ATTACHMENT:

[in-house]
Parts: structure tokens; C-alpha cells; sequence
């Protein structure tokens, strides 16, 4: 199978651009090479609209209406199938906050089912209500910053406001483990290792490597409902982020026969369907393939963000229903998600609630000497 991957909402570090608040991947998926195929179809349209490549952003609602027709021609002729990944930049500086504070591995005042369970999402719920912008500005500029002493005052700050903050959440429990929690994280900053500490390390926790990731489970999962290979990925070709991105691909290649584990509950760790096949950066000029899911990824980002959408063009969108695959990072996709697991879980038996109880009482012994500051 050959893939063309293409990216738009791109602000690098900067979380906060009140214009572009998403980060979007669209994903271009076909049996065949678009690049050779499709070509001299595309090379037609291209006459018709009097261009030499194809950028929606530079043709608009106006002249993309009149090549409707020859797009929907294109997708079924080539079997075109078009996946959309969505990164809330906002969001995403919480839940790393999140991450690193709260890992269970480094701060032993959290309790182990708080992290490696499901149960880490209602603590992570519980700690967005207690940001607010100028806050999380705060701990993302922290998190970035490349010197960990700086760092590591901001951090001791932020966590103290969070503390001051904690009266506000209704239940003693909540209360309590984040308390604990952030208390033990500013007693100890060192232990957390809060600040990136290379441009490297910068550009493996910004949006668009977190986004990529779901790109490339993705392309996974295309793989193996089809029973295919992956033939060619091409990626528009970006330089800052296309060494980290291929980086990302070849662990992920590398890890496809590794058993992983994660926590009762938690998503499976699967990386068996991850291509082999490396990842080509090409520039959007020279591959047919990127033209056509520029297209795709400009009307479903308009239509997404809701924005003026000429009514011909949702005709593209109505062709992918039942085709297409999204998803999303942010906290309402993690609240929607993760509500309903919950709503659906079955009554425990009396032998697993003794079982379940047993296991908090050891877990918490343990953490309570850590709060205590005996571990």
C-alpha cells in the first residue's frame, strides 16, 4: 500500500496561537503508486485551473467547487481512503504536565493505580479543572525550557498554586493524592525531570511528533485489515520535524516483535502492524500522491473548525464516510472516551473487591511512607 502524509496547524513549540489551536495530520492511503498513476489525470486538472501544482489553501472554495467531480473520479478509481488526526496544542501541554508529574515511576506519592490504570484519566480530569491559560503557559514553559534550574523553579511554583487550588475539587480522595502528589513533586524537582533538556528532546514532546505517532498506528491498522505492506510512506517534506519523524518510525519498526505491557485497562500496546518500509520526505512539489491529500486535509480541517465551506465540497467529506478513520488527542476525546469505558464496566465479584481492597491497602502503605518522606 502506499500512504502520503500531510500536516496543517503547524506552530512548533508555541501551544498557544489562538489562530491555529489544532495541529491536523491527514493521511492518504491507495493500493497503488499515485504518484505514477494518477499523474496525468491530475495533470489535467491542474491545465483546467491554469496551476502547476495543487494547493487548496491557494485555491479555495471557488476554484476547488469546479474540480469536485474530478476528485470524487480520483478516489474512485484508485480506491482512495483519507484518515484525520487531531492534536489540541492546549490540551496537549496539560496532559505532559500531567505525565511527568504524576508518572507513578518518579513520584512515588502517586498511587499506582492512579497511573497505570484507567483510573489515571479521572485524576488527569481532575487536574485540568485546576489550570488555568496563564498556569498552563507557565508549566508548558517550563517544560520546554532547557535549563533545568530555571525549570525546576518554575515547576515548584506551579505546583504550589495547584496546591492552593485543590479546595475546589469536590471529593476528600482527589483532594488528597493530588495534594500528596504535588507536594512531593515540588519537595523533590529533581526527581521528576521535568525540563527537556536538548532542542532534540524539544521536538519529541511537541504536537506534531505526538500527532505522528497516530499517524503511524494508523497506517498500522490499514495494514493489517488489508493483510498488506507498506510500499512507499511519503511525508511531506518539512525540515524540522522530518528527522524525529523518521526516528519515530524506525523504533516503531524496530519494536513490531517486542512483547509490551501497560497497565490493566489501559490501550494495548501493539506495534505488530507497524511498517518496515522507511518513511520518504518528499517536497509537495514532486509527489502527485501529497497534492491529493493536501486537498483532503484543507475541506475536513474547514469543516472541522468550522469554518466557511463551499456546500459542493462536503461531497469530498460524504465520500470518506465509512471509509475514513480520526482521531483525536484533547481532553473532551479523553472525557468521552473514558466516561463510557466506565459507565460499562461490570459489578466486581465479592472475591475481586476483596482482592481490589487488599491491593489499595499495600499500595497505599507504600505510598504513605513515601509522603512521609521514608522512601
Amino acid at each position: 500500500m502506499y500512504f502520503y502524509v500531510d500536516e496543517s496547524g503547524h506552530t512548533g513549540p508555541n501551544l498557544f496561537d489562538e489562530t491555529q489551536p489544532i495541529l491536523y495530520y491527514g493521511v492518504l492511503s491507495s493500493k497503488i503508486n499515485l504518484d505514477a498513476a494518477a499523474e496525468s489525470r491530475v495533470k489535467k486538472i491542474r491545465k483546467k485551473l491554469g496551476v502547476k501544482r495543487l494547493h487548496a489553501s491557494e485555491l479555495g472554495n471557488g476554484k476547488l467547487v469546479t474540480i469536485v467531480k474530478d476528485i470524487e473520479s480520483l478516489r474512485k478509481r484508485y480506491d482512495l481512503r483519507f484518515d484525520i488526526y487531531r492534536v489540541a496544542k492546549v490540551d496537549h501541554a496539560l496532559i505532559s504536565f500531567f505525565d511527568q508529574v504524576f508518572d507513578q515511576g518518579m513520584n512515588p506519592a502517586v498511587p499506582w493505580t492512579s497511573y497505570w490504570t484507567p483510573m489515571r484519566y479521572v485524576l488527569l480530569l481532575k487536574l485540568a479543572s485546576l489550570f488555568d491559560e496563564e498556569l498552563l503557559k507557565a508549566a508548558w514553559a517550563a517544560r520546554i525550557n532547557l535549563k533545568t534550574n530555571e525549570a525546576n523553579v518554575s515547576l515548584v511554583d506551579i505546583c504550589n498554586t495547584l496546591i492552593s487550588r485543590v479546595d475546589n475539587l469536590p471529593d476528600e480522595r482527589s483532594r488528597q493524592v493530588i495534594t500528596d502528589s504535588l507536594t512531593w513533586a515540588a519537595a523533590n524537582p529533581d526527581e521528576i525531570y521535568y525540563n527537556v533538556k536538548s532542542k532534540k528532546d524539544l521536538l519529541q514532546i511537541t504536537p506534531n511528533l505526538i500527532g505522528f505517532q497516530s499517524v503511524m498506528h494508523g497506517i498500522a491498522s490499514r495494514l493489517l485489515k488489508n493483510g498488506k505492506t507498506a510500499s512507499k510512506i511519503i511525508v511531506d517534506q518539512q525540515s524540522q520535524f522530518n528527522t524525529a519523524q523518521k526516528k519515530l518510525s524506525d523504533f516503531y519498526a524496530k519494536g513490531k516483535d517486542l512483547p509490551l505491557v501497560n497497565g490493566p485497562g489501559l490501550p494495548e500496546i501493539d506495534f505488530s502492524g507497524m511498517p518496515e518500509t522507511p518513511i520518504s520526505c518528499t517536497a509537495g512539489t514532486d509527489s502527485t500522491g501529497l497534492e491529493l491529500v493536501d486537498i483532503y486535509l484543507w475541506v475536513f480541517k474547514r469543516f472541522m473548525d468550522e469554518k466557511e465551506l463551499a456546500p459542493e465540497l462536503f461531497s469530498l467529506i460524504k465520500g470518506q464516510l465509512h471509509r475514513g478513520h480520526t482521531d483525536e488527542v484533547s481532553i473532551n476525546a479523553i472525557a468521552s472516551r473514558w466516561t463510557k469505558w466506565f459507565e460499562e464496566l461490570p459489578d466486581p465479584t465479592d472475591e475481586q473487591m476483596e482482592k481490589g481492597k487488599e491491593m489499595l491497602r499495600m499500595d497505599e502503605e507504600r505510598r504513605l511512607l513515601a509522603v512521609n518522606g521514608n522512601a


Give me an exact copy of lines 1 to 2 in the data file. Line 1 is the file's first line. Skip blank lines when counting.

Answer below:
[in-house]
Parts: structure tokens; C-alpha cells; sequence